Wednesday, December 10, 2008

Two Comics Day

Crisis of Crisis.

Green Lantern Corps
Young Liars

Good reads both, especially Young Liars.

But instead lets talk about what I didn't buy, Final Crisis #5.

I read it at the store, and I only feel slightly guilty about that. The thing is, it's got pieces of really cool stuff in there, beyond my previous notes of Morrison trying to fry my brain. Reading this ish, I finally got it-- and "it" doesn't matter.

DC has effectively shot themselves in the foot by having monumental "events" three or four years running. The only two that stand out to me are Rann/Thanagar War and Sinestro Corps... because they were awesome. Maybe other readers found different events to be awesome, but the point is there were alot of them. So in Final Crisis, following Both Infinite Crisis (ugh) and 52 (yawn) and dozens of tie-ins, the massive setup that Morrison is clearly eager to lay out has but a fraction of the impact it should have. Clearly having this arc with Darkseid angling towards true godhood would in other circumstances be profoundly epic. But I'm afraid I'm all epic-ed out.

I have to admit that I've been reading comics for too long, I know how it's all going to pan out anyways. The Crisis can be as Final with a capital F as it wants, but we all know it's nearly the opposite. While I as both an avid reader of comics and everything else desperately wish comics would truly grow and evolve its respective universes and foundations, it's not going to happen. There will be no new "age" golden or otherwise because the marketeers just don't have the balls anymore. There's too much at stake as it were, what with property rights, multimedia extensions, and overall branding issues. You know, the money.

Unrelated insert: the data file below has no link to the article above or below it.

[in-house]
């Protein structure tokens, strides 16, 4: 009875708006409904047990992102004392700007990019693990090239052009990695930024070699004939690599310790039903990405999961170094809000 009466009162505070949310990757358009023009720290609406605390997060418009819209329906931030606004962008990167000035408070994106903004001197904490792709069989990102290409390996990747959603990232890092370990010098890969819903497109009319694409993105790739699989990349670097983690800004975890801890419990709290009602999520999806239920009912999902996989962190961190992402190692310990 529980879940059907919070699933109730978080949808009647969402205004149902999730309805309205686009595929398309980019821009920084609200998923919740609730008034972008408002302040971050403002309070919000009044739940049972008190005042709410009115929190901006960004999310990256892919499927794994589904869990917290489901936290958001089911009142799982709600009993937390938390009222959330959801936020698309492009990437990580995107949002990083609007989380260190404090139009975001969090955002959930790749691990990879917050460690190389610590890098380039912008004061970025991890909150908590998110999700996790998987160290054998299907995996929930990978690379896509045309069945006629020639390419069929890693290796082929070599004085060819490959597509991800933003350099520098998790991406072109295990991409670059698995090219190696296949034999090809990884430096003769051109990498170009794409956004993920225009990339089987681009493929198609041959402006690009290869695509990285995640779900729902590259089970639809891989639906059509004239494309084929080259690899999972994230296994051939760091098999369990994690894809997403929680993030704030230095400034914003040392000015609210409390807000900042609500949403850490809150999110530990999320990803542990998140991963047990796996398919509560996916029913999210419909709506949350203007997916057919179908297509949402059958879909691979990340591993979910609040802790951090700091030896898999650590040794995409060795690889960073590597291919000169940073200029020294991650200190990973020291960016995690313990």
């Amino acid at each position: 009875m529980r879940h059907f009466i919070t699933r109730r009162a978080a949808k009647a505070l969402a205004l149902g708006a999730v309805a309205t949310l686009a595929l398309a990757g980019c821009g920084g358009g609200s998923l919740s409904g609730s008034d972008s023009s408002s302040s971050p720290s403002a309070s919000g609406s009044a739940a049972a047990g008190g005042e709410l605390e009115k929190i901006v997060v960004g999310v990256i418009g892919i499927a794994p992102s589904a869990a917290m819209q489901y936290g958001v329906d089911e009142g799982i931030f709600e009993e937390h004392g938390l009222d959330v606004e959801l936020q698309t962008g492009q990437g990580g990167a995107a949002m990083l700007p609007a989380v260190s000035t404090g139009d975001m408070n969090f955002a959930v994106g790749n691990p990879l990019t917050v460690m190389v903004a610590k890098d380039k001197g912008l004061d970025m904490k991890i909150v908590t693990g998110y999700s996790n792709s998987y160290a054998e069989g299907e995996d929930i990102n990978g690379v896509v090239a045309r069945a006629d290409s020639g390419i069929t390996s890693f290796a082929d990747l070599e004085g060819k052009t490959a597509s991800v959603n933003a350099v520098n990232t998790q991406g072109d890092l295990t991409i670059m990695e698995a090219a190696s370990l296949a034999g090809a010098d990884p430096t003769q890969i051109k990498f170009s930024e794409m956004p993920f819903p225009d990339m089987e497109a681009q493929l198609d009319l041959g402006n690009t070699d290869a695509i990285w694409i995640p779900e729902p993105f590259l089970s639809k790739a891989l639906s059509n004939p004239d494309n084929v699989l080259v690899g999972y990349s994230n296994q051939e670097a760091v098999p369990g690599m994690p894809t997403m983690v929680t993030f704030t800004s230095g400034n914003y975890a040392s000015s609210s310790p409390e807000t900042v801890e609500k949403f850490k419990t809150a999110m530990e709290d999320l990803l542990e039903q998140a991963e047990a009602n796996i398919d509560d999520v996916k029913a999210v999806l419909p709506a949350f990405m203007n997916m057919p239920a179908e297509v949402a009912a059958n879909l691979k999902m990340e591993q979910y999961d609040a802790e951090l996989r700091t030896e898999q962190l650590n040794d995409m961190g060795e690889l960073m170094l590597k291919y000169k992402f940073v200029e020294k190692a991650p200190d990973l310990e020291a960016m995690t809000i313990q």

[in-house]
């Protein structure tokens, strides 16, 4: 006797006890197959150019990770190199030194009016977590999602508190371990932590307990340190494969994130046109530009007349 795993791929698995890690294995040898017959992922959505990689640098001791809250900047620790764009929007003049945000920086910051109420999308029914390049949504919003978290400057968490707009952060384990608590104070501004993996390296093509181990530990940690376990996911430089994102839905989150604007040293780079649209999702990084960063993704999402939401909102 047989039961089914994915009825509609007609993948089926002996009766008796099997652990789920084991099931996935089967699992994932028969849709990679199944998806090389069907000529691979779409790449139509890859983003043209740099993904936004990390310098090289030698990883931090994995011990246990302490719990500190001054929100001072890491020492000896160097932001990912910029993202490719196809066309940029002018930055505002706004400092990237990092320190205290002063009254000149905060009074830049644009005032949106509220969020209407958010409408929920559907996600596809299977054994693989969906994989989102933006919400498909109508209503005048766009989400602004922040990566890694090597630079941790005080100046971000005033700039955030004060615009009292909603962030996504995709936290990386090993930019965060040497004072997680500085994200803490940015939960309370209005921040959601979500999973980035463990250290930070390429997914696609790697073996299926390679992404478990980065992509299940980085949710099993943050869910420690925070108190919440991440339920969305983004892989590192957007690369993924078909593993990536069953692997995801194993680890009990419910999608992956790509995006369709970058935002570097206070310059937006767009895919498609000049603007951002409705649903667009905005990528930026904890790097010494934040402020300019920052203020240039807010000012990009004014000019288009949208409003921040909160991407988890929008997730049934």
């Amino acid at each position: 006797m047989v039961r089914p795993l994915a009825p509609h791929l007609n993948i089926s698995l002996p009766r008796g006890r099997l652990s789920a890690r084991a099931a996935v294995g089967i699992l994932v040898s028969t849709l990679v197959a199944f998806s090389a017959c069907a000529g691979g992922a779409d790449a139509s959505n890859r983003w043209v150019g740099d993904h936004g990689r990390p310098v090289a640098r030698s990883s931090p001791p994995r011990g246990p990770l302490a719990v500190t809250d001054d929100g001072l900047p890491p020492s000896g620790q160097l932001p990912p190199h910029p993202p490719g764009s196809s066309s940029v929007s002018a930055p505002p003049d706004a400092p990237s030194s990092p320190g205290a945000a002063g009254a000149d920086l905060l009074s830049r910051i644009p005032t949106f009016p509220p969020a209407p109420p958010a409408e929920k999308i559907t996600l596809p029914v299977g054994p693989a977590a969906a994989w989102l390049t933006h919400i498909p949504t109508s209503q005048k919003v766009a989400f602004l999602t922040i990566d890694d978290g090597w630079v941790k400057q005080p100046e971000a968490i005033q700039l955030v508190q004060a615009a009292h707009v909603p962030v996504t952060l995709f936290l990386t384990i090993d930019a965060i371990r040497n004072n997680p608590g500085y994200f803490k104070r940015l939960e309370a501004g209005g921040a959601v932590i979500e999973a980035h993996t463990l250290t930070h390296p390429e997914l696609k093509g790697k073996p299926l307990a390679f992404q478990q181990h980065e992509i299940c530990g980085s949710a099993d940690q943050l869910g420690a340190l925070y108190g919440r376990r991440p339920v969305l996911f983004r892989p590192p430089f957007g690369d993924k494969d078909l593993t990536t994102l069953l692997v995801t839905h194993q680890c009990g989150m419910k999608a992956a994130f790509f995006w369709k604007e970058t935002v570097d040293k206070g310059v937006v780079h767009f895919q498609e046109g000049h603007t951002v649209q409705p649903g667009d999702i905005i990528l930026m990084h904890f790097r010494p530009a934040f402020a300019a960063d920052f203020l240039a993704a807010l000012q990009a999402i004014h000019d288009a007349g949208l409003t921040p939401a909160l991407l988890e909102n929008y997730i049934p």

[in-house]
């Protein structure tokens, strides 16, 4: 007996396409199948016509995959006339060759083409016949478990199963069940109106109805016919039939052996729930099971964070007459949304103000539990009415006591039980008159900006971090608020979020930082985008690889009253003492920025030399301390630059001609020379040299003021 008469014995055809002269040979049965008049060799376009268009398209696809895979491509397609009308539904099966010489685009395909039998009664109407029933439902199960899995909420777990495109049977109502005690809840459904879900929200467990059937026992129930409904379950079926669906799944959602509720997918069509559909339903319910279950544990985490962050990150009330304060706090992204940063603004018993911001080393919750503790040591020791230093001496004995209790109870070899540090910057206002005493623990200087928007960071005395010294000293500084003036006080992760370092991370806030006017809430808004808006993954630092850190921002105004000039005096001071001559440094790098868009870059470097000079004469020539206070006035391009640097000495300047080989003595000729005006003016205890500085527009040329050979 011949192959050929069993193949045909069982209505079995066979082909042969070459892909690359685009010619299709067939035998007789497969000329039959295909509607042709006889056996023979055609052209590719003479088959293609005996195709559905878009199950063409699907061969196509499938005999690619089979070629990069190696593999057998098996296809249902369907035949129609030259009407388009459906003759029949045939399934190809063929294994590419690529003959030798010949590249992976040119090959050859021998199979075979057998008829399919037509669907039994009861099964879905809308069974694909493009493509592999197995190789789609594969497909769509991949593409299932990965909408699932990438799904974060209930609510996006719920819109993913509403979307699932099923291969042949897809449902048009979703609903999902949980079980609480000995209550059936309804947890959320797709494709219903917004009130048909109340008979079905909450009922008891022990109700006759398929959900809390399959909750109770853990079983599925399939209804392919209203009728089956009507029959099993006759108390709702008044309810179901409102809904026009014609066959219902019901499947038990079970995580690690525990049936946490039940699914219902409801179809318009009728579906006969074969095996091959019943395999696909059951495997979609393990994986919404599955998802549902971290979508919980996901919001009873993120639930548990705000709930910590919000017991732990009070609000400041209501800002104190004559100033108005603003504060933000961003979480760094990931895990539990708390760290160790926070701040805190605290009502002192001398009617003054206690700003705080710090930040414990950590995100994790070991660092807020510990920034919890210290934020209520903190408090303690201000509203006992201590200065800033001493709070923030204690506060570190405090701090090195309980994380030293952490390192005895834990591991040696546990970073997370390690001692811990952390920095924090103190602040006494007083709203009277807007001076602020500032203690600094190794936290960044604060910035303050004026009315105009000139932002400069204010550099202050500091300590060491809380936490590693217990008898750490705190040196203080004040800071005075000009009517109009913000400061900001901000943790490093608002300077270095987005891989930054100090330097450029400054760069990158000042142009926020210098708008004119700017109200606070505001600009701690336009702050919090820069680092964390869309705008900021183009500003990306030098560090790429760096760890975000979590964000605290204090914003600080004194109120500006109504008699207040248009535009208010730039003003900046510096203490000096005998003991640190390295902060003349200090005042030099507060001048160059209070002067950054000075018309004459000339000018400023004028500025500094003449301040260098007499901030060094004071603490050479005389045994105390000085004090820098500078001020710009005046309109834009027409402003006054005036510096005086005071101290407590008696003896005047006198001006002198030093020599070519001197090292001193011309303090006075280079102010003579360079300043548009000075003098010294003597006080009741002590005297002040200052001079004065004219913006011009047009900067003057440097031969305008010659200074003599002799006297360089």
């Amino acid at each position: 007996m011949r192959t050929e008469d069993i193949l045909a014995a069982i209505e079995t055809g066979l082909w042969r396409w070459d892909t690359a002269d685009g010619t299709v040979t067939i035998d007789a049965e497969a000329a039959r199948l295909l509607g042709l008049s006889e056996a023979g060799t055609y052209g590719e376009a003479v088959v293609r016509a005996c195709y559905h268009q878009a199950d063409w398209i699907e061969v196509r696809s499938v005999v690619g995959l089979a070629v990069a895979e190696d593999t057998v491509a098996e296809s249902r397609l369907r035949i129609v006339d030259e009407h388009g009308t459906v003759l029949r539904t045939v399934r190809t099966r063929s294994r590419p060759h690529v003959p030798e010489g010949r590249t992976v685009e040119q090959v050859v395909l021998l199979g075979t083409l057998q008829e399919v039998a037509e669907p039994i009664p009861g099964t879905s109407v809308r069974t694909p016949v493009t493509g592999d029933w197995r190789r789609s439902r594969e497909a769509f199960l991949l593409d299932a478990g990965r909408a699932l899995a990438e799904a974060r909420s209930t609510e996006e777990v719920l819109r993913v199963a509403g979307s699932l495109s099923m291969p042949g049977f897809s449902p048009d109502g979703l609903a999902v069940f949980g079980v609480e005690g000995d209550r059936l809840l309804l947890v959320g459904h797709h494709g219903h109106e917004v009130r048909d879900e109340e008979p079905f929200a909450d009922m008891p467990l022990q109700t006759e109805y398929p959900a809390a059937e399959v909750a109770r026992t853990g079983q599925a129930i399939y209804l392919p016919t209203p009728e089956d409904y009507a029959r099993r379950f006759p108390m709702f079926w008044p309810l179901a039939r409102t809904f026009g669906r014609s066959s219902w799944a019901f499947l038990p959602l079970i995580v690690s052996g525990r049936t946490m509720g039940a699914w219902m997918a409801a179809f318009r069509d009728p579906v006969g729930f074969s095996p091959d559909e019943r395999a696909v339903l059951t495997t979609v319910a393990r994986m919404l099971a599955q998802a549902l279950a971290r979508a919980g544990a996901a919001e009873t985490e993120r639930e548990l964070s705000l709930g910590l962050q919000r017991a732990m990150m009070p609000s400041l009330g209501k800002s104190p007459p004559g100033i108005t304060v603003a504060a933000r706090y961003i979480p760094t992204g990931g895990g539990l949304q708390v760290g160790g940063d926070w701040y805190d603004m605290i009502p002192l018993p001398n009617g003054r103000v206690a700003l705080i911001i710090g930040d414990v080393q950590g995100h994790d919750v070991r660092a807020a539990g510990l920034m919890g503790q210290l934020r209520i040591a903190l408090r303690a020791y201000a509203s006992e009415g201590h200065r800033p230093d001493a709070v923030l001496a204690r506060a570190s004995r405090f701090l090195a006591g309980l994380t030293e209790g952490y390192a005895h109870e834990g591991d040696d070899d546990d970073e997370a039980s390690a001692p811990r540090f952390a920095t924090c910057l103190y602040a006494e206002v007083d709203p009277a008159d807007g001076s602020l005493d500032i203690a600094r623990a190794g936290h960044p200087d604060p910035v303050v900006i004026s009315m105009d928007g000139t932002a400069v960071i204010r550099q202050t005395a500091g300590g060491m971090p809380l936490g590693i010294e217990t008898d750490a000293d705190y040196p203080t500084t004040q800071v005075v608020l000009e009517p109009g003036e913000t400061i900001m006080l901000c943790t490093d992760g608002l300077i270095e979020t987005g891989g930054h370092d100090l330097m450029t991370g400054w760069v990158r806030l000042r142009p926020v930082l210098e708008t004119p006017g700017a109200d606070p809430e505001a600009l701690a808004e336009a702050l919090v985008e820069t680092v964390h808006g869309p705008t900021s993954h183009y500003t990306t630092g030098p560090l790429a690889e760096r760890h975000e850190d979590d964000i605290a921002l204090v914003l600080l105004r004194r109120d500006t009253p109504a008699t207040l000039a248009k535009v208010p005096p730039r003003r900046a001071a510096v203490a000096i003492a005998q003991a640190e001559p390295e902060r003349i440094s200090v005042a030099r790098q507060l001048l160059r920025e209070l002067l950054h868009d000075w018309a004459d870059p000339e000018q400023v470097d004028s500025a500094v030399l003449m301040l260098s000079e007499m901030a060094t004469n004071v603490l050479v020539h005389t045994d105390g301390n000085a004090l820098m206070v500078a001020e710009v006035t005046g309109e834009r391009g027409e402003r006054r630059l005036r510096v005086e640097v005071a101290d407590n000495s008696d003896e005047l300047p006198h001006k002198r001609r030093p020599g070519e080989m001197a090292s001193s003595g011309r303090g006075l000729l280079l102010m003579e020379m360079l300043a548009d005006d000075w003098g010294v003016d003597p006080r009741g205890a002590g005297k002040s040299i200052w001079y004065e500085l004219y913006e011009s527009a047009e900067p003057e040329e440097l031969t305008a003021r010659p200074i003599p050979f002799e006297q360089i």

And that is why comics as an industry must fail for it to truly succeed as a creative endeavor. Only when there is nothing at stake can real risks be taken. Other companies are doing this in some respects, but are still too young to hit that sweet spot where all the creative cylinders are firing and the audience is there. Some are on the cusp, others unfortunately didn't last long enough to get there. The Big Two are far too old and bloated, past what made them great and clinging to that past in order to stay afloat. The world of on-line readership is the new frontier, but the proper model and execution has not been found.

Often I speak to friends of how I long for print to die. Not for some futurist vision of a paperless society, not for the promotion of technology in the information age, no sir. Out of love. My love for print is selfish, only in death can it be truly appreciated. The best of what comics has to offer is entrenched in print, may its end be swift and soon.

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